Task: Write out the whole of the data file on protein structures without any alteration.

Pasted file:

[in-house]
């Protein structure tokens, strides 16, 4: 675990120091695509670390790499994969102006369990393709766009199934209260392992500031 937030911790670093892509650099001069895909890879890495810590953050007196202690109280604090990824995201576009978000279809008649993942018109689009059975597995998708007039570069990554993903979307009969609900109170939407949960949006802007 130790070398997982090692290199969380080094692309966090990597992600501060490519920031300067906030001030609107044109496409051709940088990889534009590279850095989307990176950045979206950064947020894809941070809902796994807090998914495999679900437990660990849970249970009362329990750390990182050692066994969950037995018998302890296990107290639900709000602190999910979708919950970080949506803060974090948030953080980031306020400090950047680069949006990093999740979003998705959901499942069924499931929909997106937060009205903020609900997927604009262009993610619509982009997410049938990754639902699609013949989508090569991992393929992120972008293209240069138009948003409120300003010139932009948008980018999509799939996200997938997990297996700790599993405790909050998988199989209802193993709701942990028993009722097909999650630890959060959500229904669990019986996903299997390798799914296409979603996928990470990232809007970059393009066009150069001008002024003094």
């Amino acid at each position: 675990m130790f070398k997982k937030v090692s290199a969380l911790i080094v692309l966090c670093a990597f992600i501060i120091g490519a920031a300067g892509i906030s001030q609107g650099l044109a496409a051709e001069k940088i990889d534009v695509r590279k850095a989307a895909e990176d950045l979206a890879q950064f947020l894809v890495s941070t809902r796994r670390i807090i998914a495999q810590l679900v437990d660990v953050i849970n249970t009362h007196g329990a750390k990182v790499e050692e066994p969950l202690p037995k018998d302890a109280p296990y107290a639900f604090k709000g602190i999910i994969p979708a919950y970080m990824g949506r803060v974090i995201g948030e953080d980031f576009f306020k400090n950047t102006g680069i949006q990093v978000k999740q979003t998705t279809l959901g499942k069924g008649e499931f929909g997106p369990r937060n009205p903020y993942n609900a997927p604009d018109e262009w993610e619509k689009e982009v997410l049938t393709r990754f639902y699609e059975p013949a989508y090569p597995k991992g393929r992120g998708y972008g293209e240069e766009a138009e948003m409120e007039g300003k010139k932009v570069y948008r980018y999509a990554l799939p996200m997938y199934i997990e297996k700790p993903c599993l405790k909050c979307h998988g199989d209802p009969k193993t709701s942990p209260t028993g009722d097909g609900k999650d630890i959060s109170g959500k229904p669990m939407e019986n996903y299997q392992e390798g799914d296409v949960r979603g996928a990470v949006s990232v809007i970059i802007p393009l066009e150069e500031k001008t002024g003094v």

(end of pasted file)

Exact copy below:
[in-house]
């Protein structure tokens, strides 16, 4: 675990120091695509670390790499994969102006369990393709766009199934209260392992500031 937030911790670093892509650099001069895909890879890495810590953050007196202690109280604090990824995201576009978000279809008649993942018109689009059975597995998708007039570069990554993903979307009969609900109170939407949960949006802007 130790070398997982090692290199969380080094692309966090990597992600501060490519920031300067906030001030609107044109496409051709940088990889534009590279850095989307990176950045979206950064947020894809941070809902796994807090998914495999679900437990660990849970249970009362329990750390990182050692066994969950037995018998302890296990107290639900709000602190999910979708919950970080949506803060974090948030953080980031306020400090950047680069949006990093999740979003998705959901499942069924499931929909997106937060009205903020609900997927604009262009993610619509982009997410049938990754639902699609013949989508090569991992393929992120972008293209240069138009948003409120300003010139932009948008980018999509799939996200997938997990297996700790599993405790909050998988199989209802193993709701942990028993009722097909999650630890959060959500229904669990019986996903299997390798799914296409979603996928990470990232809007970059393009066009150069001008002024003094």
């Amino acid at each position: 675990m130790f070398k997982k937030v090692s290199a969380l911790i080094v692309l966090c670093a990597f992600i501060i120091g490519a920031a300067g892509i906030s001030q609107g650099l044109a496409a051709e001069k940088i990889d534009v695509r590279k850095a989307a895909e990176d950045l979206a890879q950064f947020l894809v890495s941070t809902r796994r670390i807090i998914a495999q810590l679900v437990d660990v953050i849970n249970t009362h007196g329990a750390k990182v790499e050692e066994p969950l202690p037995k018998d302890a109280p296990y107290a639900f604090k709000g602190i999910i994969p979708a919950y970080m990824g949506r803060v974090i995201g948030e953080d980031f576009f306020k400090n950047t102006g680069i949006q990093v978000k999740q979003t998705t279809l959901g499942k069924g008649e499931f929909g997106p369990r937060n009205p903020y993942n609900a997927p604009d018109e262009w993610e619509k689009e982009v997410l049938t393709r990754f639902y699609e059975p013949a989508y090569p597995k991992g393929r992120g998708y972008g293209e240069e766009a138009e948003m409120e007039g300003k010139k932009v570069y948008r980018y999509a990554l799939p996200m997938y199934i997990e297996k700790p993903c599993l405790k909050c979307h998988g199989d209802p009969k193993t709701s942990p209260t028993g009722d097909g609900k999650d630890i959060s109170g959500k229904p669990m939407e019986n996903y299997q392992e390798g799914d296409v949960r979603g996928a990470v949006s990232v809007i970059i802007p393009l066009e150069e500031k001008t002024g003094v």